Do you have a “worry” personality?
Sometimes this is known as a worrywart?
Do you always fret about everything and anything from your health to what your friends think about you or whether terror is imminent?
If this sounds like you, then you may be worrying your life away. This excessive worry wreaks havoc with your mental health, and it can also affect your physical well-being.
Why are some people more prone to worry? Some of us are “what-if” people, while others worry about something when it happens?
Do you fit into any of these “worry” personalities?
The Highly Sensitive Person
Some of us are in the category of “highly sensitive” people. Some of the typical characteristics of an (HSP) highly sensitive person include:
- Getting overwhelmed by too many things to do
- Are easy to get your feelings hurt
- Sensitive to other people’s mood
- Find negative news upsetting
- Find it difficult to hide your feelings
If you have these tendencies, you may not always be anxious. But you become anxious when you are in an environment that overwhelms your capacity to filter excess stimulation.
Prevention vs. Promotion Focus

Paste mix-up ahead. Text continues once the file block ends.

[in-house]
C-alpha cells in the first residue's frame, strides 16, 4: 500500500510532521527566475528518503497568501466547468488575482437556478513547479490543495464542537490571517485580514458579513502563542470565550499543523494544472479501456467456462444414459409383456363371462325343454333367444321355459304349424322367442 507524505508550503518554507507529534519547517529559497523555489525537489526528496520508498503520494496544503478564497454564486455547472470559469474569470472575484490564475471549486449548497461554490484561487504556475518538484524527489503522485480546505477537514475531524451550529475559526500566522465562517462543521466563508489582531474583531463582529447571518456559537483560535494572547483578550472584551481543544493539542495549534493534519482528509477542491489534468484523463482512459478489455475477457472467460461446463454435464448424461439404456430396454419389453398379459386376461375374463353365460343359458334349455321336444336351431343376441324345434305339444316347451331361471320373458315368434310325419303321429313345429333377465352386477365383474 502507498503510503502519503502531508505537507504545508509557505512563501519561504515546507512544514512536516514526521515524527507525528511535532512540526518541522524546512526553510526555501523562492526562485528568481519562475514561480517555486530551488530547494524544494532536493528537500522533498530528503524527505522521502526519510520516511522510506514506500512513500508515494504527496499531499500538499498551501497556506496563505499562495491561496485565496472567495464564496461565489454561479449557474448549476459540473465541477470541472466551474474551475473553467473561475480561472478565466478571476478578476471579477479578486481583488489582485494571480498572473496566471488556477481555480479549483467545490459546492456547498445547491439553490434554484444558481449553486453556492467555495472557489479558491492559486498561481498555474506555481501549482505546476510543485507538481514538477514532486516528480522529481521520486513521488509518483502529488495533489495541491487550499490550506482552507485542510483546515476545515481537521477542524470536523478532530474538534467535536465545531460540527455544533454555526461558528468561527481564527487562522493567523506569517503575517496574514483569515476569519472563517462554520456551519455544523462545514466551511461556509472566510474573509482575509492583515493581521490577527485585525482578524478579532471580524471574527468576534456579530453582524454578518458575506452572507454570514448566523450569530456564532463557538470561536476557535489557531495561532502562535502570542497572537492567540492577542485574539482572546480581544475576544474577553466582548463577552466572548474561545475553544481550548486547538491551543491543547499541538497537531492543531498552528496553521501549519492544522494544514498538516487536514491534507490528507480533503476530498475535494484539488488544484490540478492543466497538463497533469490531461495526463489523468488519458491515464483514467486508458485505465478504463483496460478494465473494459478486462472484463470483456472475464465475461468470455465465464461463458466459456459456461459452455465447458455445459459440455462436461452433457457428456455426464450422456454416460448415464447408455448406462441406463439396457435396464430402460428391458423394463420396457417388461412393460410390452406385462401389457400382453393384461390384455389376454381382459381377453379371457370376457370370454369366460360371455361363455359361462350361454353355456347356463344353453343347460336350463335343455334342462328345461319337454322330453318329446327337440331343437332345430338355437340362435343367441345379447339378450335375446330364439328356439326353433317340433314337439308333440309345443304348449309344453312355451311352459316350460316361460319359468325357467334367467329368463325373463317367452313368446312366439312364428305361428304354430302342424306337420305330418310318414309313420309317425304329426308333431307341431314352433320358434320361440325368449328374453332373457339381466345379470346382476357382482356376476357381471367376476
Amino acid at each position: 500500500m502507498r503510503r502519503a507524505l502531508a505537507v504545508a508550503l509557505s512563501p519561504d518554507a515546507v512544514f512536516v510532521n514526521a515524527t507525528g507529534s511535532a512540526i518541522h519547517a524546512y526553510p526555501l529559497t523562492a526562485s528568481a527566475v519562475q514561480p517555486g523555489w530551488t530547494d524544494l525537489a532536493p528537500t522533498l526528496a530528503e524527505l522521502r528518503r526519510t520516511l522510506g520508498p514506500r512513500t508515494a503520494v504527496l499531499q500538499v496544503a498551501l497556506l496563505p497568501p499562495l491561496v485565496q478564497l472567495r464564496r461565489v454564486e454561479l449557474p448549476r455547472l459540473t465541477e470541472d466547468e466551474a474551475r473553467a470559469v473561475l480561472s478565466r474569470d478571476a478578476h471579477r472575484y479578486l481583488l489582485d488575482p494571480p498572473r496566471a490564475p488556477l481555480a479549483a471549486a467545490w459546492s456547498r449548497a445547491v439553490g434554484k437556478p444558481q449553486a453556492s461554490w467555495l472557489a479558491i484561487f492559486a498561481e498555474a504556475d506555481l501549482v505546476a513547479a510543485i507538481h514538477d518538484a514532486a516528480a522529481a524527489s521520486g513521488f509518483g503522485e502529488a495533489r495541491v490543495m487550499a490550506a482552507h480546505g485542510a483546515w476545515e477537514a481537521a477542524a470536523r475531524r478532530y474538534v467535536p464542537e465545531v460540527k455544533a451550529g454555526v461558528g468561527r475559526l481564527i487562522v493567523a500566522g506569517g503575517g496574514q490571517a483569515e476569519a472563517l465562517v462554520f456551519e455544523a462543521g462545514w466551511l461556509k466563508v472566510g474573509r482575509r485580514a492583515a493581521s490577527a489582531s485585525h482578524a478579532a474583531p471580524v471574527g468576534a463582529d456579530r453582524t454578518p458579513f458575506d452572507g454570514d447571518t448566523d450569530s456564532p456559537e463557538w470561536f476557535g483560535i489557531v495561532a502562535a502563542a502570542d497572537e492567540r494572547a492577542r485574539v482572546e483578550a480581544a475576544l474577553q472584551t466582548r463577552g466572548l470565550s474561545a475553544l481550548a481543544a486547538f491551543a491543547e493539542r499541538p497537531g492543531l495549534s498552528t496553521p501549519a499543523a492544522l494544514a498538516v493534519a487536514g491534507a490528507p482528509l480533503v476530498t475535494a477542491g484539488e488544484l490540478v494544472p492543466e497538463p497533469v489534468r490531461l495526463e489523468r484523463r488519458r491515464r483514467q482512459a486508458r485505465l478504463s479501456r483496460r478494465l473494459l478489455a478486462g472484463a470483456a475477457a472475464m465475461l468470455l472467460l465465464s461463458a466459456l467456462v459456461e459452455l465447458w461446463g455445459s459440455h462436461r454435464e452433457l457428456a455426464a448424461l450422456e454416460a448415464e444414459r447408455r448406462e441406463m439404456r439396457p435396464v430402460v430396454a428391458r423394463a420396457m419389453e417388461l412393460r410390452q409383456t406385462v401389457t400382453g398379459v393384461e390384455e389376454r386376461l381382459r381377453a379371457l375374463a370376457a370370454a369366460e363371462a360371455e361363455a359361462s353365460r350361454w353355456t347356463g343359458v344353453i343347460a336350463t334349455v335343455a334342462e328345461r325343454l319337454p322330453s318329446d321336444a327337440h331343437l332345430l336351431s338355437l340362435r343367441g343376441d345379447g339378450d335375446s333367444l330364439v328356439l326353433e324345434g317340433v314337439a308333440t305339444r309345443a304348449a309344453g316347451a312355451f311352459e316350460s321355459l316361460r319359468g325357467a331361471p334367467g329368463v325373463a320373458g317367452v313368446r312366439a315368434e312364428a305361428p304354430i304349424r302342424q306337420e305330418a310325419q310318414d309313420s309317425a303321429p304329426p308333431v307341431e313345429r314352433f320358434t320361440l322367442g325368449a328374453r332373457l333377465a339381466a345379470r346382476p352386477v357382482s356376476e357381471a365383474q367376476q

Anxiety is often associated with having a prevention focus. This means you spend a lot of time thinking about preventing bad things from happening. The contrast to this is a promotion focus. This means you focus on reaching for new opportunities and rewards.
While most of us have a dominant focus, it is possible to be high in both types.
You may be both concerned with avoiding mistakes and harm while also reaching for opportunities. This can result in a constant sense of pushing forward and pulling back, resulting in “worry” or anxiety.
Many of us vary in how much emotional energy it takes for us to process change or the idea of change. For example, you may find it uncomfortable when you must deal with a last-minute change of plans. Or, you may experience stress if you must work with different people than usual.
You develop anxiety if you do not allow yourself the time you need to adjust to the changes. Your type functions better if you have habits, routines, and relationships in your life that give you a level of consistency.
Introversion and Extraversion
You might think that an anxious person as one who is synonymous with an introvert. Statistics do show that people with anxiety disorders are more introverted. If you have social anxiety it is easier to deal with when you form a few close relationships that allow you do not feel anxious anymore.
If you are an anxious extravert, you can acknowledge that it is normal for you to be social. Then you will understand that if you hold back from social interaction it causes you anxiety.
“Worrying is meditating on the things that can go wrong”
Worry Personalities Do Have Solutions